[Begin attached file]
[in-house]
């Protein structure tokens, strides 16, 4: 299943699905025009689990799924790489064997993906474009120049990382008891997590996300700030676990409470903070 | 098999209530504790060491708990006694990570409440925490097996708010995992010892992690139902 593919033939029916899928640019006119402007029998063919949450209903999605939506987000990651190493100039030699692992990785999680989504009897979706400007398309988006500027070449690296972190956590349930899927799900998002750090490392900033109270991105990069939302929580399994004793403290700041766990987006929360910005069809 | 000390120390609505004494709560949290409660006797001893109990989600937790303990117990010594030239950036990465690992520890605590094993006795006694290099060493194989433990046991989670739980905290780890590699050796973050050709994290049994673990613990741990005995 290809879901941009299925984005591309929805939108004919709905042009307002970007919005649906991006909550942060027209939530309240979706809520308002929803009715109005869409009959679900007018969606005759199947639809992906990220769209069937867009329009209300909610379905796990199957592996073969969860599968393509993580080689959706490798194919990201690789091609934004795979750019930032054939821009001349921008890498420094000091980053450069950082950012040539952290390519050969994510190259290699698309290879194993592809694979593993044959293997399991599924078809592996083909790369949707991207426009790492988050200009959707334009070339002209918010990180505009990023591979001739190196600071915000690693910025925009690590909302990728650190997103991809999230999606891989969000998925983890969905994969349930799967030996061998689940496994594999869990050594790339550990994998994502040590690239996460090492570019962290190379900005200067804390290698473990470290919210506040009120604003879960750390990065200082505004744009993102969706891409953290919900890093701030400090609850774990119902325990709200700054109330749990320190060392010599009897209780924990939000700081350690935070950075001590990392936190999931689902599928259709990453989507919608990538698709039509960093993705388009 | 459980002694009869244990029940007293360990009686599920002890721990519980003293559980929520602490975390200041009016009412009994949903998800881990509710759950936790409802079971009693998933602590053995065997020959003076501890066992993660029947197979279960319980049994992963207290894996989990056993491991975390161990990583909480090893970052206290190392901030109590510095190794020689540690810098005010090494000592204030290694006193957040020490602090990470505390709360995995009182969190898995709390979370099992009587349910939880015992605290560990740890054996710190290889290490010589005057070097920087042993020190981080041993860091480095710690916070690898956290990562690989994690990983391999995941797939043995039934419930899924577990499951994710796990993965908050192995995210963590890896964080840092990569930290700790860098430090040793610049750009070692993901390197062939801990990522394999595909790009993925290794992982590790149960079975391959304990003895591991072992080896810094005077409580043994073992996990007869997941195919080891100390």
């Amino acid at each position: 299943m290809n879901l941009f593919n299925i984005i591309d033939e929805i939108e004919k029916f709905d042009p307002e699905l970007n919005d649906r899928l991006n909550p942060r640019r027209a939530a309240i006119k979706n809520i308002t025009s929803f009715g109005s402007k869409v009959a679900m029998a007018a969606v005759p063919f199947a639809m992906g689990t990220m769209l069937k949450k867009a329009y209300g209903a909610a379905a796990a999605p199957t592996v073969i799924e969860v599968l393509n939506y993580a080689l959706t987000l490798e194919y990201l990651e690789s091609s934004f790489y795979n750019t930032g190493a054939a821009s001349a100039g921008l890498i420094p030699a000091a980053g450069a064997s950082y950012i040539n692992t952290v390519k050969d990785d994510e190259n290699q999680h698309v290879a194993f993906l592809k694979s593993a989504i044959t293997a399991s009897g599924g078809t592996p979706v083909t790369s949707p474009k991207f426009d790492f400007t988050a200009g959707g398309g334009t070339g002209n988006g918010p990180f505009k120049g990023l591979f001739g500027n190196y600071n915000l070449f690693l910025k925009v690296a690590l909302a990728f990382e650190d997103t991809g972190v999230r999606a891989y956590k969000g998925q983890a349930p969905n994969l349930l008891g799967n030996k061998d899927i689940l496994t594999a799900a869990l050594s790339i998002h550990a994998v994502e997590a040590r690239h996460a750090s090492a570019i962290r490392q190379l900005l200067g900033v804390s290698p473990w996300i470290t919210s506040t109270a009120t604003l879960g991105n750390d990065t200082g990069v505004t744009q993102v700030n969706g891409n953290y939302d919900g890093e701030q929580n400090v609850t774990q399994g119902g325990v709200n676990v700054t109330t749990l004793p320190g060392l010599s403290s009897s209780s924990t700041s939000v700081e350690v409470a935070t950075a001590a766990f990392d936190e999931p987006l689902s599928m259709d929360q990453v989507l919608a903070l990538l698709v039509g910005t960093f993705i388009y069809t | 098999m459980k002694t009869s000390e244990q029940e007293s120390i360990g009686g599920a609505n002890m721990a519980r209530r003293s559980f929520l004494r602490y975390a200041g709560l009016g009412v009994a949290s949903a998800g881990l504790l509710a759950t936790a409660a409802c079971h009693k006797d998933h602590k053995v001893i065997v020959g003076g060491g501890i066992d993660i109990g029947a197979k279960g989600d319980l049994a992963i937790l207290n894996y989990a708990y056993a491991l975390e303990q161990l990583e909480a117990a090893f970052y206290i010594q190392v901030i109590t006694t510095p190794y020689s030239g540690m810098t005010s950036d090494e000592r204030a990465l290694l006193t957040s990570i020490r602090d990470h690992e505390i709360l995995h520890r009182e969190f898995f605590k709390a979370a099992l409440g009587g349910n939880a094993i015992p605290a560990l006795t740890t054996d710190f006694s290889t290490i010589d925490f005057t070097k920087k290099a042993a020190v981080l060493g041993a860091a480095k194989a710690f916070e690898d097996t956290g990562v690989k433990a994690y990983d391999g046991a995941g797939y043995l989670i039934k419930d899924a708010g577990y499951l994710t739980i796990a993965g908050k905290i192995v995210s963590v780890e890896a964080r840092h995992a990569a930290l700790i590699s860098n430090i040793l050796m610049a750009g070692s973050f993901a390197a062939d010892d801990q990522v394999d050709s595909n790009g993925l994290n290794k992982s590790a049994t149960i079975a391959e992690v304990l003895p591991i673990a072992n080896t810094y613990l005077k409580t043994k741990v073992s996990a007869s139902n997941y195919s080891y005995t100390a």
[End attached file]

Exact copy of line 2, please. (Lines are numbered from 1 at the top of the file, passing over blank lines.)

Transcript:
């Protein structure tokens, strides 16, 4: 299943699905025009689990799924790489064997993906474009120049990382008891997590996300700030676990409470903070 | 098999209530504790060491708990006694990570409440925490097996708010995992010892992690139902 593919033939029916899928640019006119402007029998063919949450209903999605939506987000990651190493100039030699692992990785999680989504009897979706400007398309988006500027070449690296972190956590349930899927799900998002750090490392900033109270991105990069939302929580399994004793403290700041766990987006929360910005069809 | 000390120390609505004494709560949290409660006797001893109990989600937790303990117990010594030239950036990465690992520890605590094993006795006694290099060493194989433990046991989670739980905290780890590699050796973050050709994290049994673990613990741990005995 290809879901941009299925984005591309929805939108004919709905042009307002970007919005649906991006909550942060027209939530309240979706809520308002929803009715109005869409009959679900007018969606005759199947639809992906990220769209069937867009329009209300909610379905796990199957592996073969969860599968393509993580080689959706490798194919990201690789091609934004795979750019930032054939821009001349921008890498420094000091980053450069950082950012040539952290390519050969994510190259290699698309290879194993592809694979593993044959293997399991599924078809592996083909790369949707991207426009790492988050200009959707334009070339002209918010990180505009990023591979001739190196600071915000690693910025925009690590909302990728650190997103991809999230999606891989969000998925983890969905994969349930799967030996061998689940496994594999869990050594790339550990994998994502040590690239996460090492570019962290190379900005200067804390290698473990470290919210506040009120604003879960750390990065200082505004744009993102969706891409953290919900890093701030400090609850774990119902325990709200700054109330749990320190060392010599009897209780924990939000700081350690935070950075001590990392936190999931689902599928259709990453989507919608990538698709039509960093993705388009 | 459980002694009869244990029940007293360990009686599920002890721990519980003293559980929520602490975390200041009016009412009994949903998800881990509710759950936790409802079971009693998933602590053995065997020959003076501890066992993660029947197979279960319980049994992963207290894996989990056993491991975390161990990583909480090893970052206290190392901030109590510095190794020689540690810098005010090494000592204030290694006193957040020490602090990470505390709360995995009182969190898995709390979370099992009587349910939880015992605290560990740890054996710190290889290490010589005057070097920087042993020190981080041993860091480095710690916070690898956290990562690989994690990983391999995941797939043995039934419930899924577990499951994710796990993965908050192995995210963590890896964080840092990569930290700790860098430090040793610049750009070692993901390197062939801990990522394999595909790009993925290794992982590790149960079975391959304990003895591991072992080896810094005077409580043994073992996990007869997941195919080891100390």